Cities asked to share trolley costs
The Island’s elected officials will be discussing as early as this week whether to pledge funding to the campaign to keep the trolley fare-free.
The county commission, as it deals with major budget cuts, was asked to consider instituting a $1 daily fare for the trolley.
But a campaign introduced in mid-June by Island businessman David Teitelbaum put the county on a different route.
Teitelbaum, in a campaign called Save Our Trolley, has proposed that the system continue to operate partially subsidized by local governments, but also with funds raised with an annual festival, a donation box and the sale of naming rights and advertising.
“Lots of support is coming in,” Teitelbaum said last week.
For fiscal year 2010, which begins in October, Teitelbaum proposed that each of the Island cities contribute $8,000 to the trolley operation, the Manatee County Tourist Development Council would contribute $26,000 and the county would provide $50,000 in funding.
For fiscal year 2011, the Island cities each would contribute $10,000, while the Manatee County Tourist Development Council would provide $40,000 and fundraising would contribute $50,000 toward the $900,000 operation of the trolley to relieve county taxpayers of some burden.
Teitelbaum said county administrator Ed Hunzeker and County Commissioner John Chappie, who has said he does not support a fare on the trolley, planned to talk with Island mayors this week about SOT.
Anna Maria, Bradenton Beach and Holmes Beach officials also are expected to address the trolley funding at meetings in the coming weeks.
On July 2, Bradenton Beach City Commission is expected to discuss trolley funding, including an application to the Sarasota/Manatee Metropolitan Planning Organization for funding assistance.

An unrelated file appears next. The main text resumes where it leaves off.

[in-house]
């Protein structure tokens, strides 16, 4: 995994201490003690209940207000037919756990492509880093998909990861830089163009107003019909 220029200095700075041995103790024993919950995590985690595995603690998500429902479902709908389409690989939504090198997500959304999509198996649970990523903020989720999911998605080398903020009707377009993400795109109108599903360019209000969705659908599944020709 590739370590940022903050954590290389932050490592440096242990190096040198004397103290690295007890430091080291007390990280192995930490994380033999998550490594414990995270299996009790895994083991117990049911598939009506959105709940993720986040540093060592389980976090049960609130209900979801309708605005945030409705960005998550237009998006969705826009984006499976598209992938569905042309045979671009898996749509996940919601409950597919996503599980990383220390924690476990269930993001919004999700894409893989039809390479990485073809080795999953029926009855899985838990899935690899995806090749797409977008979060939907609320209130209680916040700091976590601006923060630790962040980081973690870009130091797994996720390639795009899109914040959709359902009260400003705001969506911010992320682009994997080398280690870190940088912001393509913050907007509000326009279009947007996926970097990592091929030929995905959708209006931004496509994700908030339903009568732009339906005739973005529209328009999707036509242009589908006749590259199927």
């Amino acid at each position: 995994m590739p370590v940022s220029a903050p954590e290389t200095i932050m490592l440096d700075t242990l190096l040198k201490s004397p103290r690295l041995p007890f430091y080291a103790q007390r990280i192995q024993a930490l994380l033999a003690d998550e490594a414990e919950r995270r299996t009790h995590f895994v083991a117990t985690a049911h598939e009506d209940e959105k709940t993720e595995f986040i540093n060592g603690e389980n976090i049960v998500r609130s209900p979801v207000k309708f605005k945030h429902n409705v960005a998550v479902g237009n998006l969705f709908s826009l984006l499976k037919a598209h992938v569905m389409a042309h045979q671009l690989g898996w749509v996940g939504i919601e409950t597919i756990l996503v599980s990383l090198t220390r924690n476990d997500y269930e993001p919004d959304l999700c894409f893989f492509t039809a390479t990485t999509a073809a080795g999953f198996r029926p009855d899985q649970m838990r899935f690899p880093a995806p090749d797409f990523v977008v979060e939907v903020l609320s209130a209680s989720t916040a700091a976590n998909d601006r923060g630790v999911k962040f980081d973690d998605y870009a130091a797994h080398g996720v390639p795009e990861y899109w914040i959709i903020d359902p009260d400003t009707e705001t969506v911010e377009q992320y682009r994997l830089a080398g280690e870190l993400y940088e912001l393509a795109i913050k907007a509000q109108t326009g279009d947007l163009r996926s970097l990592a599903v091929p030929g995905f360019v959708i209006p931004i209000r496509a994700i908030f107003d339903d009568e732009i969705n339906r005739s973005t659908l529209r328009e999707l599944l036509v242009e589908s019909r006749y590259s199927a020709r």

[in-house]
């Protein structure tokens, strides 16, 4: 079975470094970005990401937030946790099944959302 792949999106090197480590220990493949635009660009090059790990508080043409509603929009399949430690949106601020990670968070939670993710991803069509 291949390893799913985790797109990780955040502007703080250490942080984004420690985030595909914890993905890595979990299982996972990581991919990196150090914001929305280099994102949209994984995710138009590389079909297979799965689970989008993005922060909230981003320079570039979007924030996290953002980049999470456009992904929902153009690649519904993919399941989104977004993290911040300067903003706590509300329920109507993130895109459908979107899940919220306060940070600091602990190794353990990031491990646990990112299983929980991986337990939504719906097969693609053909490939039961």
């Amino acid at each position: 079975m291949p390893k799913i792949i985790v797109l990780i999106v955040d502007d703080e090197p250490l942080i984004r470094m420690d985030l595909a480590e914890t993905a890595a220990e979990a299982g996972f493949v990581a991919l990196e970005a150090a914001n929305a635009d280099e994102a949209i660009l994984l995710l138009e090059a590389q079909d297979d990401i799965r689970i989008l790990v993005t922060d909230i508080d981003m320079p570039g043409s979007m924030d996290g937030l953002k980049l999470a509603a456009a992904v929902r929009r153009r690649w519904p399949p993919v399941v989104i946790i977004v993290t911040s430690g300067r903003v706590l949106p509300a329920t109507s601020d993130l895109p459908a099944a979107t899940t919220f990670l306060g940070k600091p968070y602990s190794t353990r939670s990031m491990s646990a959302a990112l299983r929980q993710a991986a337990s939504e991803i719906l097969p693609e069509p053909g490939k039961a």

The trolley system, which operates from the city pier in Anna Maria to Coquina Beach, provides service to stops about every 20 minutes.
About 60 percent of the riders are local residents and a primary purpose of the trolley was to reduce traffic congestion, according to Manatee County Area Transit.
But from its start on March 18, 2002, the trolley served as a tourist attraction, a no-hassle — and free — way for vacationers to see the Island from one end to the other.
The trolley was to be free at least for the first year, but county commissioners at the time had hopes to pay for the trolley with grants and revenue from advertisements to keep the trolley free — at least through 2003. The trolley has remained free to riders, even after the county began facing major budget challenges two years ago.
Teitelbaum presented the SOT idea at a county budget hearing in mid-June and found county commissioners and Hunzeker receptive.
“I know we can get enough money to pay for this,” said County Commissioner Carol Whitmore, who has said she is committed to a fare-free trolley.